This month I thought we might impart a nautical flavour to our reading recommendations. What small boy (and girl) has not dreamed of life on the ocean waves?
Many do follow that dream. Indeed in earlier times many did not even wait to grow up first. Horatio Nelson began his naval career at 13, serving as Ordinary Seaman on the HMS Raisonnable; Jane Austen’s brother enrolled in the Royal Naval Academy aged 11. Once at sea the reality sometimes did not live up to expectation and their letters home can betray disappointment as well as discovery.
I have said before how reading letters is a portal to another time (a Tardis in calligraphy perhaps). A particularly interesting collection of nautical letters is brought together in Helen Watt’s and Anne Hawkins’ Letters of Seamen in the Wars with France 1793-1815.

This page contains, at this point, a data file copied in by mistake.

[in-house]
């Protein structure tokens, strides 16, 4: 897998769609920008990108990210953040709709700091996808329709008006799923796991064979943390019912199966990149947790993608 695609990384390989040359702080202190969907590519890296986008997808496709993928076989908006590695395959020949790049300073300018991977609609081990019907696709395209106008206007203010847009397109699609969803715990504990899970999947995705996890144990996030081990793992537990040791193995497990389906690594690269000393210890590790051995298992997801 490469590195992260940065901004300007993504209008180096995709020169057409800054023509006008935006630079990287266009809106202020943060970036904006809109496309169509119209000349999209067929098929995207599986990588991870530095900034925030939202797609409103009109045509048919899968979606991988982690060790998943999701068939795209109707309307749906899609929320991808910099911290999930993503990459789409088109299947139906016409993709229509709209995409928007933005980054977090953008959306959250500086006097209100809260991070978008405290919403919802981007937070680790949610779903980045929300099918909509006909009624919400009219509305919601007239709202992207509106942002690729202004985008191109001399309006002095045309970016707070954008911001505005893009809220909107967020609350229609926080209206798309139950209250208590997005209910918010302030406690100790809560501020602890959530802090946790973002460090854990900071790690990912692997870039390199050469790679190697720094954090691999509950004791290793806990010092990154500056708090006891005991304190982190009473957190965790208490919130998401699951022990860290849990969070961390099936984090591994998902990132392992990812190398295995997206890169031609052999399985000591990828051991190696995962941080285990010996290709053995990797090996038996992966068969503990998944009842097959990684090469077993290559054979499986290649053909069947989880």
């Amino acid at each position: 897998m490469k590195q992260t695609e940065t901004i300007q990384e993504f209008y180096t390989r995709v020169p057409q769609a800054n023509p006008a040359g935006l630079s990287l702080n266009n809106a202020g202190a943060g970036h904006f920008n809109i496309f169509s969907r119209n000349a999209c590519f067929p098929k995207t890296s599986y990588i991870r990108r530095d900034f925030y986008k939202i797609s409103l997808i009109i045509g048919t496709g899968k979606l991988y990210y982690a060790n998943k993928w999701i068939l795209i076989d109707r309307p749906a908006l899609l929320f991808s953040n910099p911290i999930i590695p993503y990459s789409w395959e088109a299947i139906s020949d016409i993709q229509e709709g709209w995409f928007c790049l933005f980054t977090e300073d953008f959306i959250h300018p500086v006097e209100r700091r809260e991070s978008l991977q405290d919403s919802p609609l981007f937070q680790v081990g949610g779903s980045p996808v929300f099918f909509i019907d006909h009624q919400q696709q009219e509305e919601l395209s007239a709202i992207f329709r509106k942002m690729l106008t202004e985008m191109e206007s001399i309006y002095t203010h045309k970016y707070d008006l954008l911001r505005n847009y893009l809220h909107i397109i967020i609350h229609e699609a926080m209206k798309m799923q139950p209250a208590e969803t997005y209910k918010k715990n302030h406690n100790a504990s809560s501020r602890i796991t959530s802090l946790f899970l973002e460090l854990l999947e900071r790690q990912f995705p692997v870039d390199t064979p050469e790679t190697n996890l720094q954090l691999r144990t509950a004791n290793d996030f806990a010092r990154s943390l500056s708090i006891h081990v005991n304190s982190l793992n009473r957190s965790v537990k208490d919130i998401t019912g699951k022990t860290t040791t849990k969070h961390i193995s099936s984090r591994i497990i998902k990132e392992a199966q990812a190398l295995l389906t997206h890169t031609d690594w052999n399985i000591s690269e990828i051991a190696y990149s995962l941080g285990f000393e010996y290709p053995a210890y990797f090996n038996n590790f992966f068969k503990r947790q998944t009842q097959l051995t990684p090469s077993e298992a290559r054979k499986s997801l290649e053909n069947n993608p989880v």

This collection is unusual in that it focuses on the lower ranks, the life below decks. When I was a child and used to tell my grandmother how wonderful it would have been to live 100 years ago in a big house and wear beautiful dresses; she always tartly responded (a great woman, my grandmother, but not one to suffer we fools gladly) that I would not have got to wear the pretty dress but would have been up at 06:00 black-leading the grate. This is the case for so many and insights into the lives of the less exalted are far more valuable for the majority of us in understanding how our ancestors may have lived than stories of the aristocracy. Continue reading »